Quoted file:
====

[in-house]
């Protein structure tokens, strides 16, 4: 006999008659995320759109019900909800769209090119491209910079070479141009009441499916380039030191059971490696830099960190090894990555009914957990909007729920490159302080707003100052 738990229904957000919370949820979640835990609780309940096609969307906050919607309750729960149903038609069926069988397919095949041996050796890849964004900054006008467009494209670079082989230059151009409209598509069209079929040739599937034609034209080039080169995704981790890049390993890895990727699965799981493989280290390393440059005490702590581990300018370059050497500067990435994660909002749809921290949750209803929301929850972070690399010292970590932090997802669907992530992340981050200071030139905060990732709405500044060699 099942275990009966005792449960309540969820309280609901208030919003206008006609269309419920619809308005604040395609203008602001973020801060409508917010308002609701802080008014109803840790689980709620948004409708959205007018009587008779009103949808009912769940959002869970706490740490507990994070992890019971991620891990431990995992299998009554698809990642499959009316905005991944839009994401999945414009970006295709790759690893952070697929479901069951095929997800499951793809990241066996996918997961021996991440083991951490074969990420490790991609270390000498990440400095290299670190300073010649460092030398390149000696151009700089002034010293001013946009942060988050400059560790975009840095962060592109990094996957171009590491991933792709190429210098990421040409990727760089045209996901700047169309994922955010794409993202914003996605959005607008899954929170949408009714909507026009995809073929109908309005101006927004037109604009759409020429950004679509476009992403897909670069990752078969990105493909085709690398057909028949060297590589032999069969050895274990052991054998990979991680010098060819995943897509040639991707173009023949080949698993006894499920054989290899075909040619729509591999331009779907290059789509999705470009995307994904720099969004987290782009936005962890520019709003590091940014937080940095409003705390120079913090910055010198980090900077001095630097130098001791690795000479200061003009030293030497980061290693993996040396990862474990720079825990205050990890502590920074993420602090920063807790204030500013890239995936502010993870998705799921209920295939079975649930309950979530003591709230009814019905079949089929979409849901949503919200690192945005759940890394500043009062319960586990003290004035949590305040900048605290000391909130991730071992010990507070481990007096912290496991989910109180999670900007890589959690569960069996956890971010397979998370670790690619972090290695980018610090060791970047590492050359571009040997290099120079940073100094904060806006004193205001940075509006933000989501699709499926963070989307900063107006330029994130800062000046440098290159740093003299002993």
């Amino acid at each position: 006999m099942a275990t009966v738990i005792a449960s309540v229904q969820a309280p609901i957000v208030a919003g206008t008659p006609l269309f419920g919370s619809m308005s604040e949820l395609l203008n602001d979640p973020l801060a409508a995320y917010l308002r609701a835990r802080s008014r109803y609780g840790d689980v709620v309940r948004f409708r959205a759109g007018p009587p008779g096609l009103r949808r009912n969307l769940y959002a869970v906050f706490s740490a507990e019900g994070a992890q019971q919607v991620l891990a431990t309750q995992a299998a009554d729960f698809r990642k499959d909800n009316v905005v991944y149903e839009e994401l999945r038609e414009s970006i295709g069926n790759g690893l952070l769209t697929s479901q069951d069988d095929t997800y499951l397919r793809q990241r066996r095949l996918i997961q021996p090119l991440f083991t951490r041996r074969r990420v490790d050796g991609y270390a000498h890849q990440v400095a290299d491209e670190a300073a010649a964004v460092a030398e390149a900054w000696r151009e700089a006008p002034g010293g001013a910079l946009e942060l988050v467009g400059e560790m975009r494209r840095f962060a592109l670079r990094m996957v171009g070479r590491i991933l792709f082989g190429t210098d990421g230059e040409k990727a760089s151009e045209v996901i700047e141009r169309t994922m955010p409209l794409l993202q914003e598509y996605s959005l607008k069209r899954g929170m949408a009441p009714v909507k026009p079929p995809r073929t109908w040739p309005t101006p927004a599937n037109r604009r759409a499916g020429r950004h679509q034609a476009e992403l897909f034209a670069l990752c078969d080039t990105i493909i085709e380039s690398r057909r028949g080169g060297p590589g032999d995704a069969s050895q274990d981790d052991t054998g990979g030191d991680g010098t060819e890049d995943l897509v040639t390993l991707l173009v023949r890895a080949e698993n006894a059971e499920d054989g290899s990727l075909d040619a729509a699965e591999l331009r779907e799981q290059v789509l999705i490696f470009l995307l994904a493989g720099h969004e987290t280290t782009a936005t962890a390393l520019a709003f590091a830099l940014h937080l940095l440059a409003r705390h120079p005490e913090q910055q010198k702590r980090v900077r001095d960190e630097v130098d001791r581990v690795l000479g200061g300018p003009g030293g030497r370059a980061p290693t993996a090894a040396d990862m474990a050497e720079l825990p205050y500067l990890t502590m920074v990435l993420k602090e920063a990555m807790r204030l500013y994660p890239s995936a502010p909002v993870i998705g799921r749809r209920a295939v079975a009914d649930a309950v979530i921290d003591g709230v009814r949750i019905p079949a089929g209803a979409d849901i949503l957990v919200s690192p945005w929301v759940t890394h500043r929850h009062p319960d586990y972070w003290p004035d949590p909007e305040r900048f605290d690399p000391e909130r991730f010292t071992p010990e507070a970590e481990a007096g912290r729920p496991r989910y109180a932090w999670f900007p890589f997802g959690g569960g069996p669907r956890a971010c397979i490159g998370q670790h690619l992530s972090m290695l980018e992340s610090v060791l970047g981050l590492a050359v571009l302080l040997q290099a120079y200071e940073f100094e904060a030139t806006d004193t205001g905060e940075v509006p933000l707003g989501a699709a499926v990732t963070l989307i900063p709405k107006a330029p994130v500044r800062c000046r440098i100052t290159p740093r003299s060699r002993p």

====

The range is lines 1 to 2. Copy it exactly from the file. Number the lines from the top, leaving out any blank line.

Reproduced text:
[in-house]
């Protein structure tokens, strides 16, 4: 006999008659995320759109019900909800769209090119491209910079070479141009009441499916380039030191059971490696830099960190090894990555009914957990909007729920490159302080707003100052 738990229904957000919370949820979640835990609780309940096609969307906050919607309750729960149903038609069926069988397919095949041996050796890849964004900054006008467009494209670079082989230059151009409209598509069209079929040739599937034609034209080039080169995704981790890049390993890895990727699965799981493989280290390393440059005490702590581990300018370059050497500067990435994660909002749809921290949750209803929301929850972070690399010292970590932090997802669907992530992340981050200071030139905060990732709405500044060699 099942275990009966005792449960309540969820309280609901208030919003206008006609269309419920619809308005604040395609203008602001973020801060409508917010308002609701802080008014109803840790689980709620948004409708959205007018009587008779009103949808009912769940959002869970706490740490507990994070992890019971991620891990431990995992299998009554698809990642499959009316905005991944839009994401999945414009970006295709790759690893952070697929479901069951095929997800499951793809990241066996996918997961021996991440083991951490074969990420490790991609270390000498990440400095290299670190300073010649460092030398390149000696151009700089002034010293001013946009942060988050400059560790975009840095962060592109990094996957171009590491991933792709190429210098990421040409990727760089045209996901700047169309994922955010794409993202914003996605959005607008899954929170949408009714909507026009995809073929109908309005101006927004037109604009759409020429950004679509476009992403897909670069990752078969990105493909085709690398057909028949060297590589032999069969050895274990052991054998990979991680010098060819995943897509040639991707173009023949080949698993006894499920054989290899075909040619729509591999331009779907290059789509999705470009995307994904720099969004987290782009936005962890520019709003590091940014937080940095409003705390120079913090910055010198980090900077001095630097130098001791690795000479200061003009030293030497980061290693993996040396990862474990720079825990205050990890502590920074993420602090920063807790204030500013890239995936502010993870998705799921209920295939079975649930309950979530003591709230009814019905079949089929979409849901949503919200690192945005759940890394500043009062319960586990003290004035949590305040900048605290000391909130991730071992010990507070481990007096912290496991989910109180999670900007890589959690569960069996956890971010397979998370670790690619972090290695980018610090060791970047590492050359571009040997290099120079940073100094904060806006004193205001940075509006933000989501699709499926963070989307900063107006330029994130800062000046440098290159740093003299002993």